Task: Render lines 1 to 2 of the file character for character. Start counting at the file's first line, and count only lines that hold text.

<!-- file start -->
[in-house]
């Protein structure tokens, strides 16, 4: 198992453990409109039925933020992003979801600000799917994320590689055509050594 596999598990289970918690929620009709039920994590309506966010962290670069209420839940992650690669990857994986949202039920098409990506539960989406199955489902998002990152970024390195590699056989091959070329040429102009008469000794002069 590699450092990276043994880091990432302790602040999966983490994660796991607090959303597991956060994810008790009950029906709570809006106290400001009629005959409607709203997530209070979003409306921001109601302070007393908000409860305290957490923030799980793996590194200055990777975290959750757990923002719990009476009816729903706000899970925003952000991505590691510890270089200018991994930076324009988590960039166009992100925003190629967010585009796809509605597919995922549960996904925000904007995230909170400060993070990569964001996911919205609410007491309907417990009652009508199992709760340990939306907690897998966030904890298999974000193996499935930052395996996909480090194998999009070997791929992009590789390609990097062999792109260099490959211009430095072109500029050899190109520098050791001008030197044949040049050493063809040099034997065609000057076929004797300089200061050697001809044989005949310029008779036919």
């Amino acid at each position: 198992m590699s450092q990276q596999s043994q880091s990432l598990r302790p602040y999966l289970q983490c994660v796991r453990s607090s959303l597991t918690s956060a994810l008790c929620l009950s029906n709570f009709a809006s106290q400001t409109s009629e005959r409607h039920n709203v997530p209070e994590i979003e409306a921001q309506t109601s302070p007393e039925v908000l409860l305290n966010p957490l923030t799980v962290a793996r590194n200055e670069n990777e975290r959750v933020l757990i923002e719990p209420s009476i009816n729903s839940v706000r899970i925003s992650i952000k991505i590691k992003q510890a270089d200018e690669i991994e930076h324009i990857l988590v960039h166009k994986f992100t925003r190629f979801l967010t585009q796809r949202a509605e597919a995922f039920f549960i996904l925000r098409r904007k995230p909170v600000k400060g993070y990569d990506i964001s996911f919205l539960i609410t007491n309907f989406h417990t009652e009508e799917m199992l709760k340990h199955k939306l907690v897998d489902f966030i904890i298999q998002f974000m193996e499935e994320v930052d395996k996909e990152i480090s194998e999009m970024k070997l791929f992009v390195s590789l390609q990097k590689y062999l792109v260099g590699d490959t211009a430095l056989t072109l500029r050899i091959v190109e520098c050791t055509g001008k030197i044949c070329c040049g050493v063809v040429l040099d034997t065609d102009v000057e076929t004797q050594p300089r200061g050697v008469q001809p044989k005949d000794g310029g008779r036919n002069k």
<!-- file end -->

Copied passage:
[in-house]
């Protein structure tokens, strides 16, 4: 198992453990409109039925933020992003979801600000799917994320590689055509050594 596999598990289970918690929620009709039920994590309506966010962290670069209420839940992650690669990857994986949202039920098409990506539960989406199955489902998002990152970024390195590699056989091959070329040429102009008469000794002069 590699450092990276043994880091990432302790602040999966983490994660796991607090959303597991956060994810008790009950029906709570809006106290400001009629005959409607709203997530209070979003409306921001109601302070007393908000409860305290957490923030799980793996590194200055990777975290959750757990923002719990009476009816729903706000899970925003952000991505590691510890270089200018991994930076324009988590960039166009992100925003190629967010585009796809509605597919995922549960996904925000904007995230909170400060993070990569964001996911919205609410007491309907417990009652009508199992709760340990939306907690897998966030904890298999974000193996499935930052395996996909480090194998999009070997791929992009590789390609990097062999792109260099490959211009430095072109500029050899190109520098050791001008030197044949040049050493063809040099034997065609000057076929004797300089200061050697001809044989005949310029008779036919």